Gothic characters and survivors of trauma in these moments, are haunted by what happened, but also the potential of it not having happened. This is the moment where the lost future of the self occurs, in a schism, and past and future is forever delineated, as well as a third, potential future lost forever; the future where trauma did not occur. As Kolk notes, “[i]t’s hard enough to face the suffering that has been inflicted by others, but deep down many traumatized people are even more haunted by the shame they feel about what they themselves did or did not do” [emphasis mine] (13). The paradox is as it stands: how can there have been a future after this experience that was so awful? How can there be a future wherein the individual did not behave as they might believe they ought?

The Gothic often plays with an unreliable narrator and a sense of doubt. Trauma survivors can lack the ability or inclination to express what has happened. In my novel-in-progress, my main character, Jenny, is experiencing a manic episode brought on by the experience of trauma. How then to write this experience, to use linguistic tools, in a way that is responsible? In the same way that the body physically keeps the score, what about the body of the text, and the subversion of traditional technological markers? The hauntological Gothic, and trauma experiences and recurrences concertina time; hours seem like minutes, the past is present, the future frozen and unattainable. How to reflect this in the body of the text?

In the process of my research, I encountered many insightful and informative texts about illness narrative, particularly Tristimania by Jay Griffiths. Within it, I was struck by how this particular narrative of a bipolar episode had many contact points with the narrative arc of Gothic fiction, from an inciting incident or catalyst, through ‘the dark night of the soul’ and back again. Or, as Aristotle would plot; equilibrium, disequilibrium, equilibrium. Indeed, the cyclical nature of some types of neurodivergence mirror narrative arcs. This itself contains troubling potential issues; in imposing a structural arc upon a lived experience, does this create an expectation of a certain ‘kind’ of ending, and a certain ‘right’ way to have lived an experience?

Similarly, if a lived experience is to be depicted responsibly, how can the texture of the narrative reflect that? In terms of Derridean thought, words are ‘haunted’ by their adjacent meanings. They are defined in terms of negation. The experience of bipolar sometimes gives rise to ‘clang’ associations, where words disrupt meaning, associated by sound or texture rather than meaning. Similarly, compelling fiction follows the same rules as the reality of trauma—trauma is not remembered, it is relived, “reactivated” (Kolk 2)—and compelling fiction is embodied. Mary Kerr notes that “strangely, readers ‘believe’ what’s rendered with physical clarity.” (n.p), something that she refers to in her work as “sacred carnality,” and there is something sacred about the exploration of these extremes of experiences. The prose returns to embodied feeling. In the section where Jenny recounts her trauma, I have tried to hold these occasionally at-odds ideas in balance. The narrative is for those experiencing trauma, but also those who are not, but can access it through this idea of carnality, not only for curiosity or ‘sensationalism’ but understanding.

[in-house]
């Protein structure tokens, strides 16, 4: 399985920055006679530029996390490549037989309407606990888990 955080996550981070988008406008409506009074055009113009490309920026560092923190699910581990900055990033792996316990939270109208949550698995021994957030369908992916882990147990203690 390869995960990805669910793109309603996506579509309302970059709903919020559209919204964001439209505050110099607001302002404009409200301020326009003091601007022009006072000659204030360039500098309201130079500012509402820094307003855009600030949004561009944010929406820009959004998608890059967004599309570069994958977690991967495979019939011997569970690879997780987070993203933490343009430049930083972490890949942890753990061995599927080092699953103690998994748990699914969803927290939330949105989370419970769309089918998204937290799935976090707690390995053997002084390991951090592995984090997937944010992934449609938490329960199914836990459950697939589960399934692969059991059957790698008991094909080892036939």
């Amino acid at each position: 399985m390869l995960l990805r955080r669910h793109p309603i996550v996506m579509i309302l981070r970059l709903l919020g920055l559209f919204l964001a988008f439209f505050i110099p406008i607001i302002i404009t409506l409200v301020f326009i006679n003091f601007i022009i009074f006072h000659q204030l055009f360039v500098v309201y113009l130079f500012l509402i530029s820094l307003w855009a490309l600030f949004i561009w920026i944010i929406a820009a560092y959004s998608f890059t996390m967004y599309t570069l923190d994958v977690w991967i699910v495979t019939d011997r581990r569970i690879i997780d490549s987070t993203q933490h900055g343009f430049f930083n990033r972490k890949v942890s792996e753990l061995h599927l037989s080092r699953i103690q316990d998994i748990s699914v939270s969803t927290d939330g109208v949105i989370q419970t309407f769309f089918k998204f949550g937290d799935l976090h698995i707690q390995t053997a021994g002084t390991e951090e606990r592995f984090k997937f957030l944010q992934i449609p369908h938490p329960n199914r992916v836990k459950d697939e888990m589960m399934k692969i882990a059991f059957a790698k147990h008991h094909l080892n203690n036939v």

I have tried to be mindful of the way that language itself can also enact and maintain trauma; the history of any medicalised or pathologized experience—from womanhood, to neurodivergence, to gendered violence—is fraught with phraseology used to enact, justify, and perpetuate trauma. Through the lack of punctuation and the deliberate run-on sentences I am trying to depict the unrelenting (re)enactment of trauma, and through repetition the strange details that stick in one’s mind. The hauntological and Gothic image of the underground transport system, where Jenny’s trauma is first enacted, is one that I feel is deeply Gothic in a modern sense; reducing distance and time, as well as creating a simultaneous sense of movement and stasis as we move through the (re)memory, through past in present, into the relative calm of post-memory.

I am angry that I turned when a hand was on my arm and I am angry that he went to touch my face with violence and I am angry that I got my face away but I couldn’t save my hair and I am angry that he touched me with violence and his body on mine and the insides of his body that he had touched whilst looking at me touching me with his eyes and his ugly ugly mind like a worm and he in his hand he his hand he had in his hand and he got my hair and the doors shut with him inside and me outside on the floor

It is a thing.’ She feels her mouth say. ‘It is a thing, a ring, a sing, a wing that happens. Just a thing.’ (extract from A House Called Winter)

Futures Found

It is here that I feel the contemporary Gothic has a duty and a responsibility to the voiceless of its past, the mute Gothic ghosts. It has often been a trope that draws marginalised people to it with its depictions of alternative, subversive existence. Yet it often fails at the final hurdle. The Gothic has always been exploring these hauntological and trauma narrative tropes, indeed it is haunted by them, but unfortunately with the language and tools available at the time, sometimes purely for ‘sensation’. Georges Bataille states that literature is evil; against the good. I take this to mean, it goes into spaces of taboo and extremes of human experience to provide answers and clarity of experience. The contemporary Gothic, therefore, will become as the image at the beginning of this article; of its past, and yet embodying its impossible future, a future that is no longer lost. Within the novel, the reader enters into that sacred space, where the lost futures of the Gothic can be reconciled and exorcised with narrative experience. In fact, writing that doesn’t dare to do this is dull indeed.